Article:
CW: Do you think that the idea of Western art is maybe encapsulating certain ideas or qualities that this place in the world has and that it's different from others?
KS: Oh, I think the thing that everybody would agree upon, and you know, whether you're very, very traditional with your interpretation of Western art, or you're an academic, is that the West, it's the landscape, it's the land that is really causing that relationship and promoting those depictions. And that's true, whether you're an Indigenous person or whether you've just, you know, stepped off a plane from Cairo. You can't help but be inspired and overcome or maybe even put off by that open space or this sense of emptiness.
CW: This acknowledgment is done annually. I was wondering if there's anything in the past year that you have been really proud of like a special exhibition that has come or something you've put together anything like that?
KS: Well, we're always proud of what we do here at the Brinton. But one of the things that we worked on, and this isn't the first time we've done it, but we partner with the Center for American Indian Research and Native Studies or CAIRNS. And that Takuwe exhibit in the other room, I'm very proud of that, even though people walk in and are put off by the whole idea of the Wounded Knee Massacre. It's not about the massacre. Yes, the massacre occurred, and it's about how the people, you know, how they deal with that. And I think the message that CAIRNS is trying to get across is there [are] many ways to deal with that Wounded Knee Massacre, as there are Lakotas or people that even go to the site and see it. And I don't think that you can go into that exhibit and come away unmoved.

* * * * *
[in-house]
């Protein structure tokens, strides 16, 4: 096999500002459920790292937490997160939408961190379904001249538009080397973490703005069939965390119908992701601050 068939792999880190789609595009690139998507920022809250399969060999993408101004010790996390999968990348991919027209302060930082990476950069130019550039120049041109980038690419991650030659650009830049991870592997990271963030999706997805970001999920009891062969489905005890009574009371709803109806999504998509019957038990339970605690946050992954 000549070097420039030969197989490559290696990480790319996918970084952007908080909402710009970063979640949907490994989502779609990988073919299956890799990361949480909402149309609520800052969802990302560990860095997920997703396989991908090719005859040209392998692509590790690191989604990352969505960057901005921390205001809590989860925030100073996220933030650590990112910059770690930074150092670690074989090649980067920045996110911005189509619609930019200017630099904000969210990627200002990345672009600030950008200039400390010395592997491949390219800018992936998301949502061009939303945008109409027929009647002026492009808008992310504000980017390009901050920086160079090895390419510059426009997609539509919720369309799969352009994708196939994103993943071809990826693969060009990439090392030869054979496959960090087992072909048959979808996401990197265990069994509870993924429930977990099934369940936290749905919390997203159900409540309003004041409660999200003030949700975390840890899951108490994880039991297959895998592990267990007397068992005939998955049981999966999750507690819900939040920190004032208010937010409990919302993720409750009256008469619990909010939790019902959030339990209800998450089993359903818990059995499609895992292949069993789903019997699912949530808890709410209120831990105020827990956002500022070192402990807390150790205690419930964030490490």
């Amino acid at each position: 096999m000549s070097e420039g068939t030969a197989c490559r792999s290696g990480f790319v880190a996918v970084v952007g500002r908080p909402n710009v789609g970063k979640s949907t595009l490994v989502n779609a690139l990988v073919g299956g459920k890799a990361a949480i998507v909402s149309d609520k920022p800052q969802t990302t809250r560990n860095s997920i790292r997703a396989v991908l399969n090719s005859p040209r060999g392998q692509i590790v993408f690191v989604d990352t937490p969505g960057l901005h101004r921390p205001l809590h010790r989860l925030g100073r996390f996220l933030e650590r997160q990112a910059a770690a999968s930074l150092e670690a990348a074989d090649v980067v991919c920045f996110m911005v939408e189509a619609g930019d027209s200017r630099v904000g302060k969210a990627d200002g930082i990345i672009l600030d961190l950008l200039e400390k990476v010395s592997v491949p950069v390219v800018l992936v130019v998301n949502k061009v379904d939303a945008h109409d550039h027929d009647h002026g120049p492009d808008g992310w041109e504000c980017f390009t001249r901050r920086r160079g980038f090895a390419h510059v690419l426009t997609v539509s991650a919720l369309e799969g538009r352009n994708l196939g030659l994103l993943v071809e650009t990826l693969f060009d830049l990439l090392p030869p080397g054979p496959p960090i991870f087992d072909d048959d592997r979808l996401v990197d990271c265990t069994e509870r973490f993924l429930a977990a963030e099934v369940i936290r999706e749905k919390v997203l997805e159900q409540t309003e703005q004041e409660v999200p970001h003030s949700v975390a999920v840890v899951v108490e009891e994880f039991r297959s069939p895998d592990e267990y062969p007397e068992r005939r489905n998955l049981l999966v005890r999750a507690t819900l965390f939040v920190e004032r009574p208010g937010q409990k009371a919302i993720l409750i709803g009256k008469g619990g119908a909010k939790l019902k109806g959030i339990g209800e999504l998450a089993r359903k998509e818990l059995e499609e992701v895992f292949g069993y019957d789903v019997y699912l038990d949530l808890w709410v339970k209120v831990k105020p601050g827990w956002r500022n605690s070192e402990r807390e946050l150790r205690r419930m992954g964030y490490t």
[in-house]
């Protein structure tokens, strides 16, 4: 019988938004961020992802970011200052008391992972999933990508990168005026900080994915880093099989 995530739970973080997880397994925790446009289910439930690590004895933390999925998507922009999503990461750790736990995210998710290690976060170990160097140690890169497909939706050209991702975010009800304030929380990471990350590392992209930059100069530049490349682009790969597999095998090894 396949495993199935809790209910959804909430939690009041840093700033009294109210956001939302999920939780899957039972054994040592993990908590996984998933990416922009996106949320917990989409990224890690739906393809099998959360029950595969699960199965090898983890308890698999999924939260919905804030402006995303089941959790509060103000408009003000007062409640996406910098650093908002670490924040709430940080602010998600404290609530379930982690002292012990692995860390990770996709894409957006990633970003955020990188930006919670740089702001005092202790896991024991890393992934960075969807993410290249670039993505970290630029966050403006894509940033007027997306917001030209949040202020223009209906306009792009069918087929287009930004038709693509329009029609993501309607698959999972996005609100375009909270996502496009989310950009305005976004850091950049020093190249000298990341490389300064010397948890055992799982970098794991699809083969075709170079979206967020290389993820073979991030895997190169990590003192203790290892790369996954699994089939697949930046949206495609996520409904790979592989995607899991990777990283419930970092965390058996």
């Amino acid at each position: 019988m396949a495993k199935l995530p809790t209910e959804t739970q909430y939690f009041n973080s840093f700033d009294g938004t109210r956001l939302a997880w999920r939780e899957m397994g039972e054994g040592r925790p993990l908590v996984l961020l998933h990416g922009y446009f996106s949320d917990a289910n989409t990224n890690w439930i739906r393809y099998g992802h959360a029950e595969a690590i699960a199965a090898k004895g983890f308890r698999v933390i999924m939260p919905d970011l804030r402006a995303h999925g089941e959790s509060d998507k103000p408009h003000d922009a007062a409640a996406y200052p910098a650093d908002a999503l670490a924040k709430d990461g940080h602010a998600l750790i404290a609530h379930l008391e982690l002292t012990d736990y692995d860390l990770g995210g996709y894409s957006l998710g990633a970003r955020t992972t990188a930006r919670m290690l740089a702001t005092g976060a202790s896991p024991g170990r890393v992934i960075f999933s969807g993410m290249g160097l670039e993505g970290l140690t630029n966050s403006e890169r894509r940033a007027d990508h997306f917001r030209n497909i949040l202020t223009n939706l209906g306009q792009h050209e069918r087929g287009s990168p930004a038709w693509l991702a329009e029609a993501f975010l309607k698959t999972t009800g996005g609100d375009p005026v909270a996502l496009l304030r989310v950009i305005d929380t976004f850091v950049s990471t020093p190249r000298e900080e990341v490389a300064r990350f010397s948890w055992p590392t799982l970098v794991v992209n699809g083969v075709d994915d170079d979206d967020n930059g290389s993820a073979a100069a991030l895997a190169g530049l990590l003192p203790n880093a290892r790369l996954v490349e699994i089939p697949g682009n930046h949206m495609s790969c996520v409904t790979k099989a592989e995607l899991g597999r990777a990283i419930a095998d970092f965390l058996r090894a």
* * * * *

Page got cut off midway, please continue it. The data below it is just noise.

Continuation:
CW: And is there anything specific you're looking forward to in the year ahead?
KS: Well, we're excited about a lot of things that are coming down the road. One of the things we're going to be having our American Indian Advisory Council at the end of this week and one of the things that we're looking for help with is we have this great idea of collecting stories from the different tribes represented in our council. And we'd like to gather those stories, and then have our American Indian Advisory Council, give us names of, you know, Indigenous artists, from their tribes that could illustrate them. And I think that exhibit will be here in 2022. That'll be our, basically, our Illustrators Show. And we're really excited about that. We think that'll be a great opportunity for children. It'd be a great opportunity for the people that participate. And I think it'll build a stronger relationship between the Indigenous community and this museum, which I think is really, really important.
Have a question about this story? Contact the reporter, Catherine Wheeler, at firstname.lastname@example.org.